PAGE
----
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You Can’t Shrink Your Way Out of a Shrinking Problem

Shrinking Problem

I have had a pretty long history, working with, for, and in small business (even wrote a book about it). One of the unique things about running a business is that you have the opportunity to understand how the mechanics of business work, from an experiential perspective. Even though I graduated college with a business degree (which, at the time, I suspected had dubious real-world applicability at best, a suspicion that has only been confirmed over time), I really knew nothing about how business actually worked. About how this exchange of goods and services, usually for money, between people actually functioned.

One of the first things I learned (which I still experience to this day) is that there is no magic. This may sound odd, but so much of the business world, from my perspective, seemed so obtuse. It seemed like only people cut from a certain cloth could navigate the myriad complexities and specifics of running a successful business.

The truth is, practically anyone can learn these things. The key ingredients, in my opinion, are the will to try, the humbleness to learn, and the acceptance of failure. Yes, you will fall down, a lot, but when you succeed, you will learn something. And, when you fail, you will learn something too. From an educational perspective, you almost cannot lose, and you cannot help but get better and better (or, at least, less bad) at what you are trying to do. And these are not just things you will forget soon after learning, these lessons will come in handy over and over and over again.

One of the greatest lessons I have learned, over and over again, is that you cannot shrink your way out of a shrinking problem. Most people, myself included, will utilize shrinking as a knee-jerk response to business shrinkage. Lose a big client? Time to savagely cut costs. Sales down 10% over the last quarter? Kiss a percentage of your income goodbye. Receivables down compared to this time last year? Time to abandon that great new product idea you had.

Now, I am not saying that the best thing to do when business is down is to just spend spend spend. But, I am saying that when this happens to me, cutting costs is not the first thing I do. Of course, it makes sense to use contracting business as an opportunity to review what you are spending money on, and how that aligns with your priorities and bottom line. Because, without business going down, would you ever take a pause to do this? Even though looking towards cutting costs can be healthy, from time to time, utilizing this as the primary strategy for business salvation is problematic.

You see, by shrinking down, by becoming smaller, often we can cut ourselves off from what we actually should do. Sort of like one of the very important questions put forth by “Who Moved My Cheese?”, what would you do if you weren’t afraid? Because, we often shrink out of fear, when what we really need to do is grow. Income down? Well, then you have an income problem. And, how do you fix an income problem? Well, by generating more income.

Again, I assume it goes without saying that cutting costs does take pressure off of income. But, it does not replace income. When you have an income problem, you need to generate more income. And, how do you do this? By being open to expansion. By doing new things, or maybe just doing the things you are already doing better. You need to adapt, to grow, and by shrinking, you cut yourself off from this. You cannot go two directions at once. You can either focus on growing or you can focus on shrinking. To me, one of these feels good and one of them feels bad. By focusing on growth, I am empowered, energized. By focusing on shrinking, I feel victimized and defeated.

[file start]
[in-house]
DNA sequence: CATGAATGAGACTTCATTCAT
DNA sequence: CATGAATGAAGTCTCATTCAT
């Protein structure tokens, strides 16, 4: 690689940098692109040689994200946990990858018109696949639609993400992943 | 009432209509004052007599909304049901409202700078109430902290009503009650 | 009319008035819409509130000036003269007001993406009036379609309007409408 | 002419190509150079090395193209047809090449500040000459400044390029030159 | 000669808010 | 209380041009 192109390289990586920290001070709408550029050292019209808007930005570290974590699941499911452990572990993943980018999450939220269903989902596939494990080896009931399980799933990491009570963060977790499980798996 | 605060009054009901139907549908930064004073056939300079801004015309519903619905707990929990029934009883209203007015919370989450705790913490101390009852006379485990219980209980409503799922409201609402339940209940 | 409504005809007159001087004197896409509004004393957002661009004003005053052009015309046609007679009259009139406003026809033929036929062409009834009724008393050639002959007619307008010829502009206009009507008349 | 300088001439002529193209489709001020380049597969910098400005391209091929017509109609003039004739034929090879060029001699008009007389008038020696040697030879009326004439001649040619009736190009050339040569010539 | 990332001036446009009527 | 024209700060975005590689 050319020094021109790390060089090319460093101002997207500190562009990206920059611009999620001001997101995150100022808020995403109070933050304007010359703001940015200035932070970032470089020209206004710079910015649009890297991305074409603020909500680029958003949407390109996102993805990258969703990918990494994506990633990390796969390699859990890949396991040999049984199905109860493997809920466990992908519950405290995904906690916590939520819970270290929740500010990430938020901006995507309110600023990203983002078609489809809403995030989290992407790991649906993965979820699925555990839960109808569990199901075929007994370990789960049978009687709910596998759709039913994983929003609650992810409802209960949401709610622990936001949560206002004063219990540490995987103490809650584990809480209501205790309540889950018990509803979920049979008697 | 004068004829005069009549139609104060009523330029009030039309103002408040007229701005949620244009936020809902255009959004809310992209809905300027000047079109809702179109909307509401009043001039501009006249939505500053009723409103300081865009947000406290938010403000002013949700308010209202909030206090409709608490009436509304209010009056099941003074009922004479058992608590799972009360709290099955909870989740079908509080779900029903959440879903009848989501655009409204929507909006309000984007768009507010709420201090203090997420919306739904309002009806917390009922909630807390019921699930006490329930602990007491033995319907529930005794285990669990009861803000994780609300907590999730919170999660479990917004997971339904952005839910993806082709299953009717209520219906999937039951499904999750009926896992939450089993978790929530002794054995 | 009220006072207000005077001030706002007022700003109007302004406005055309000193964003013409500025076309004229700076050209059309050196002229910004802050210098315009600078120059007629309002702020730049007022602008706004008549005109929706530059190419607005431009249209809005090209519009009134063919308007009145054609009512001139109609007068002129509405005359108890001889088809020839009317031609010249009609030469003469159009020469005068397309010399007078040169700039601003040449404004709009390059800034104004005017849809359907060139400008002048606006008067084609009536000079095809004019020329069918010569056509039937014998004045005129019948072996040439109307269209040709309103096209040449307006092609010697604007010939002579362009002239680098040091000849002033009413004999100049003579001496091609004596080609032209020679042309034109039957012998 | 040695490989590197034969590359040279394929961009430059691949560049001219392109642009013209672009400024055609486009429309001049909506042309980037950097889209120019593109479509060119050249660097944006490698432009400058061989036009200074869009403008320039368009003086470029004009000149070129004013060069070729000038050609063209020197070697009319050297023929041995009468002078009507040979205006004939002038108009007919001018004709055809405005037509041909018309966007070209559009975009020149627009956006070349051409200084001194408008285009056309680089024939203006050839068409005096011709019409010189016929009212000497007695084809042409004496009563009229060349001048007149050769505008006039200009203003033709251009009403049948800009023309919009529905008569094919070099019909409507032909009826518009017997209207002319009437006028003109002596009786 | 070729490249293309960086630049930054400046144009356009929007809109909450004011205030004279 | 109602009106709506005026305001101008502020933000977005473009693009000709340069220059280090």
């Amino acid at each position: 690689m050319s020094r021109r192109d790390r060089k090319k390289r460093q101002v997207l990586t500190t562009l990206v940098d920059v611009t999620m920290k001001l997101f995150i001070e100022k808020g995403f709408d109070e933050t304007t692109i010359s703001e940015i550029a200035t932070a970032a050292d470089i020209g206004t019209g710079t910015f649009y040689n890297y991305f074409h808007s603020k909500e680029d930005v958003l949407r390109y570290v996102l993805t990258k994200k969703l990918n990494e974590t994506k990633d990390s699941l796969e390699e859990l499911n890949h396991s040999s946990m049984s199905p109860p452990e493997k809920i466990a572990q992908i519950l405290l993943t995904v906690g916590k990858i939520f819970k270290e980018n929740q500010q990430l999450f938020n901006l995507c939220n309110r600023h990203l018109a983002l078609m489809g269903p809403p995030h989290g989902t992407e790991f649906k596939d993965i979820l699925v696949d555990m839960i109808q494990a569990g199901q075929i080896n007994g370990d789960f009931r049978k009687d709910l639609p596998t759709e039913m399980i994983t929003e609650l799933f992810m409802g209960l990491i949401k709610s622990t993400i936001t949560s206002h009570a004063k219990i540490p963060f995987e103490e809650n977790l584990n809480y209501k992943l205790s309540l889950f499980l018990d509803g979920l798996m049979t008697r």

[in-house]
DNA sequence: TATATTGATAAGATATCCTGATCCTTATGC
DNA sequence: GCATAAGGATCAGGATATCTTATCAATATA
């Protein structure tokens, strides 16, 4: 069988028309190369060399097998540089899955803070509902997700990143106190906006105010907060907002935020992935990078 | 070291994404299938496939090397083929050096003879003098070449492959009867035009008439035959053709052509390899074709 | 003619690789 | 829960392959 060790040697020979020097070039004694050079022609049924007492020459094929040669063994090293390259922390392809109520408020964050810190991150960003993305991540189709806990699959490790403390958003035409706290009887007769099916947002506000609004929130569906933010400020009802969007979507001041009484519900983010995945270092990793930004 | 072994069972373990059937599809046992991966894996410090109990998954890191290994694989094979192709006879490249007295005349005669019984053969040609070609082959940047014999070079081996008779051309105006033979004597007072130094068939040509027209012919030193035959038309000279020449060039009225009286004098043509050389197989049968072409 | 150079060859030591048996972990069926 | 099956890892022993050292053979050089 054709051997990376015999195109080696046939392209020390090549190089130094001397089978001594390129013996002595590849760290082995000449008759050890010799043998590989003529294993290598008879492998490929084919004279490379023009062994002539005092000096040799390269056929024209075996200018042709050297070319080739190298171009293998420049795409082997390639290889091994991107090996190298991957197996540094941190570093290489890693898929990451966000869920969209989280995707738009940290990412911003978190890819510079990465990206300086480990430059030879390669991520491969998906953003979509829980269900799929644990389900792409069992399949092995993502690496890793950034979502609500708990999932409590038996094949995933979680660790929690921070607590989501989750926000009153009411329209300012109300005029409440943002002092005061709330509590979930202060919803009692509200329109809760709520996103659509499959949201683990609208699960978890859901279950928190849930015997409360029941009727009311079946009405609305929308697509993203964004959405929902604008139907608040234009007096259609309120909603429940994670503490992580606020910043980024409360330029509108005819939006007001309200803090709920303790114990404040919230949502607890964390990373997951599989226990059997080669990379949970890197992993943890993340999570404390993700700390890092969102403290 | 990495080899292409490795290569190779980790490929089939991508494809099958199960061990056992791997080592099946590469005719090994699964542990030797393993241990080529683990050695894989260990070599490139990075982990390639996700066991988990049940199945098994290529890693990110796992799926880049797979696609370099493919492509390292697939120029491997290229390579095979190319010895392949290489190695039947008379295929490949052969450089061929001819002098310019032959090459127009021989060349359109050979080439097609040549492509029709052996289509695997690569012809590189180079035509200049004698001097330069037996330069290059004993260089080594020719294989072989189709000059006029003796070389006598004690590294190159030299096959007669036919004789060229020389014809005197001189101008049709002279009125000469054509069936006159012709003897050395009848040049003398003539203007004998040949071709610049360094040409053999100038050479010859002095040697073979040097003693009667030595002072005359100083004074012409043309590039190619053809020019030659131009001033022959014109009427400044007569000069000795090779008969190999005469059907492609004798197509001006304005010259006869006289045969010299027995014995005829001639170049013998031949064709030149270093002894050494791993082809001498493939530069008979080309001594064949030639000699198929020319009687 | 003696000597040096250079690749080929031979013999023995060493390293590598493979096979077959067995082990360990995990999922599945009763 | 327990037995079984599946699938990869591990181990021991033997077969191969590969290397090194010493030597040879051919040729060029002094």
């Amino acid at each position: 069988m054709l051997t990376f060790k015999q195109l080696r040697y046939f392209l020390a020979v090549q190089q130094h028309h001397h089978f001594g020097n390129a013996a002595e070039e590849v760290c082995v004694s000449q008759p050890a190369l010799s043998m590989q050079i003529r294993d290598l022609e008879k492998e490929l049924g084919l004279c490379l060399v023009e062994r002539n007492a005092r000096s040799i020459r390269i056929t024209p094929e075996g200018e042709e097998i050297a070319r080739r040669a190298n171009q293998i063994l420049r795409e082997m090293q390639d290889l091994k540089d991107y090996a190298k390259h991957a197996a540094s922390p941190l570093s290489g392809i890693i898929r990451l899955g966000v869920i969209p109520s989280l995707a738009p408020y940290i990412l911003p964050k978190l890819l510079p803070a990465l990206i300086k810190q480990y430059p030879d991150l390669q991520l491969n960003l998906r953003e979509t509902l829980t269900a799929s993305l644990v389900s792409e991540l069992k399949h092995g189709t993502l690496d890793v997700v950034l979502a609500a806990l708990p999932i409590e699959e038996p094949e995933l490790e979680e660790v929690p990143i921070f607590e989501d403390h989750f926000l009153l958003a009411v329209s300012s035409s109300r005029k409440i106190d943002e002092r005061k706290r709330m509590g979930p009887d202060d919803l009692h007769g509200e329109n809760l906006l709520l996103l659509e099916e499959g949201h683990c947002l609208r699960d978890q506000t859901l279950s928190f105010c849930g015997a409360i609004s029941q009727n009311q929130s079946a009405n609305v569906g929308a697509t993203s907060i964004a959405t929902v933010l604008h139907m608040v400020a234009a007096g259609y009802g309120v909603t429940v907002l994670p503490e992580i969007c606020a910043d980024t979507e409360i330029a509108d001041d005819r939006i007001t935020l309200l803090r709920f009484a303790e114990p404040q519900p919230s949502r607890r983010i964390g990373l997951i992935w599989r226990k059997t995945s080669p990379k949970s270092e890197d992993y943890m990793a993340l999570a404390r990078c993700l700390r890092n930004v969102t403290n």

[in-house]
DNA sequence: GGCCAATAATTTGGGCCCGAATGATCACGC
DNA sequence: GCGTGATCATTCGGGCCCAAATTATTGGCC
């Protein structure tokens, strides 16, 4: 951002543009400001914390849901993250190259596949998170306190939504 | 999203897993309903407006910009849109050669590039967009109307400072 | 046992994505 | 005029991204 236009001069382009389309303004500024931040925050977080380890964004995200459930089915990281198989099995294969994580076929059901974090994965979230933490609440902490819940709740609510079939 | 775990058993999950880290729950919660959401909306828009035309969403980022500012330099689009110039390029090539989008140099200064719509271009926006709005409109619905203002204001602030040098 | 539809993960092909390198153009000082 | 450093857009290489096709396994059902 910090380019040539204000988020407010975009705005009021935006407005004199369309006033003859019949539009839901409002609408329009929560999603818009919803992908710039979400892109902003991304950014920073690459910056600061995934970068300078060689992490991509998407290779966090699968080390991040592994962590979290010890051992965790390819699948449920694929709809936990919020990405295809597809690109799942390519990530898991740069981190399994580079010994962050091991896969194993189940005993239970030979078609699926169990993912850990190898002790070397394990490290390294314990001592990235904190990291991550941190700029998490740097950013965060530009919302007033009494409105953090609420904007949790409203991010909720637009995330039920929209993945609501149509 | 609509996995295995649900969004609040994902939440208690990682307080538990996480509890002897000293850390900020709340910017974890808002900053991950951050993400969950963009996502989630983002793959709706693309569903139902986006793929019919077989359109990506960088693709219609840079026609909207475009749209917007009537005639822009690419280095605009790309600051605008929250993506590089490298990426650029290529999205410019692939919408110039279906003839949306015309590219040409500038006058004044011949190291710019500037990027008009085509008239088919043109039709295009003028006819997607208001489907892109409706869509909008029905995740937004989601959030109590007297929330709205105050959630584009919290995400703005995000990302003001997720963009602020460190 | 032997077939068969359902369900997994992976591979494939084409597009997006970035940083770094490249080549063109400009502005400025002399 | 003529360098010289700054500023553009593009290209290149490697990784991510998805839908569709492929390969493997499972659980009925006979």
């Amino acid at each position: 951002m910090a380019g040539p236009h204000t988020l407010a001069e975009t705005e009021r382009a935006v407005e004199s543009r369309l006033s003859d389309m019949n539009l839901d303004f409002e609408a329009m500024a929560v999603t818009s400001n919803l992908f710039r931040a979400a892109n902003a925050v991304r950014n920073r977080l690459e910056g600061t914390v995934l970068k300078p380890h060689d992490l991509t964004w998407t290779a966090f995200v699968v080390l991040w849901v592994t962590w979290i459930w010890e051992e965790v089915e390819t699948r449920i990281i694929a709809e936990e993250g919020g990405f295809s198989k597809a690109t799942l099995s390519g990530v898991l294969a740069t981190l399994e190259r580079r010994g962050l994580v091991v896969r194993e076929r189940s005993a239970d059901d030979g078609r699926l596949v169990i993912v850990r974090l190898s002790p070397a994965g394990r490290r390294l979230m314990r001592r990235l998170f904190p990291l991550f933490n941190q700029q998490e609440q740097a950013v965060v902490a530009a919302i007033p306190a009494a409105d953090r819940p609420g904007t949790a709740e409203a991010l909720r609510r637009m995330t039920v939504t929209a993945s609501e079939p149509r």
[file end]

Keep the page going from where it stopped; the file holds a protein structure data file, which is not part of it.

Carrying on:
To look at it another way, cutting costs can help an acute problem (especially an acute spending problem), but it cannot fix long-term problems. That is, what happens when you shrink more? What do you cut then? And, what do you cut after that? By cutting and cutting and cutting, you are racing to zero. And, you are probably not solving your real problem. Maybe the shrinking sales are a sign that your market has moved away from you. No amount of cutting can fix this.

After all, when you are a business owner, you have the power to do something about your situation. Income not where you want to be? Well, work to change it. Unlike working for someone else, you are not beholden to someone else to solve your problems. But, at the same time, no one else will save you. You are on your own, for better or worse.

Personally, I think this is an advantage. In times of stress, there is no one I trust more than myself. Plus, no one else will take my interests to heart more than I do. I can use this advantage to truly help myself (and by myself, I mean my company, my employees, etc.). Sure, it can be lonely, scary, and uncertain, but I will always take a bet on myself solving my own problems rather than waiting for someone else to do it. As a business owner, no one is going to tell you no, except yourself. With this freedom comes great responsibility, the responsibility to exercise it to solve your own problems.

And, maybe that is what running a business is all about. A never-ending case-study in self-reliance and believing in yourself (sometimes even when all evidence points to the contrary), mostly to solve your own problems, your own way. And to me, that is what work freedom is all about.

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